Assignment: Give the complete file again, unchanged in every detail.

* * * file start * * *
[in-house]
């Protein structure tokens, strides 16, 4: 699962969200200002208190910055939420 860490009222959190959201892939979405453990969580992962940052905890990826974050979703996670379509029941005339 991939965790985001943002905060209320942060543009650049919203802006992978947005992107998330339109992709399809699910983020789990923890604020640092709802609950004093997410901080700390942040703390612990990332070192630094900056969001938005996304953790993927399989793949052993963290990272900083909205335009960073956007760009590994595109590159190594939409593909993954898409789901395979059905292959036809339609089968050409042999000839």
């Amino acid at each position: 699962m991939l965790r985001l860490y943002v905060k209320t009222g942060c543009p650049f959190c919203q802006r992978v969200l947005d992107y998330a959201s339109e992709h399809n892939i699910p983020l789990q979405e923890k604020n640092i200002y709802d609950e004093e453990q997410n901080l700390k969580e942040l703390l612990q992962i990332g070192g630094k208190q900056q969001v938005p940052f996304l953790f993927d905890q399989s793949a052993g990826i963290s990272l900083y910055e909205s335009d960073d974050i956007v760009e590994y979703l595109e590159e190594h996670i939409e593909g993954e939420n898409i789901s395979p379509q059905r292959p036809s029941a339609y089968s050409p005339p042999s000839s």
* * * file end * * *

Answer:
[in-house]
């Protein structure tokens, strides 16, 4: 699962969200200002208190910055939420 860490009222959190959201892939979405453990969580992962940052905890990826974050979703996670379509029941005339 991939965790985001943002905060209320942060543009650049919203802006992978947005992107998330339109992709399809699910983020789990923890604020640092709802609950004093997410901080700390942040703390612990990332070192630094900056969001938005996304953790993927399989793949052993963290990272900083909205335009960073956007760009590994595109590159190594939409593909993954898409789901395979059905292959036809339609089968050409042999000839």
């Amino acid at each position: 699962m991939l965790r985001l860490y943002v905060k209320t009222g942060c543009p650049f959190c919203q802006r992978v969200l947005d992107y998330a959201s339109e992709h399809n892939i699910p983020l789990q979405e923890k604020n640092i200002y709802d609950e004093e453990q997410n901080l700390k969580e942040l703390l612990q992962i990332g070192g630094k208190q900056q969001v938005p940052f996304l953790f993927d905890q399989s793949a052993g990826i963290s990272l900083y910055e909205s335009d960073d974050i956007v760009e590994y979703l595109e590159e190594h996670i939409e593909g993954e939420n898409i789901s395979p379509q059905r292959p036809s029941a339609y089968s050409p005339p042999s000839s």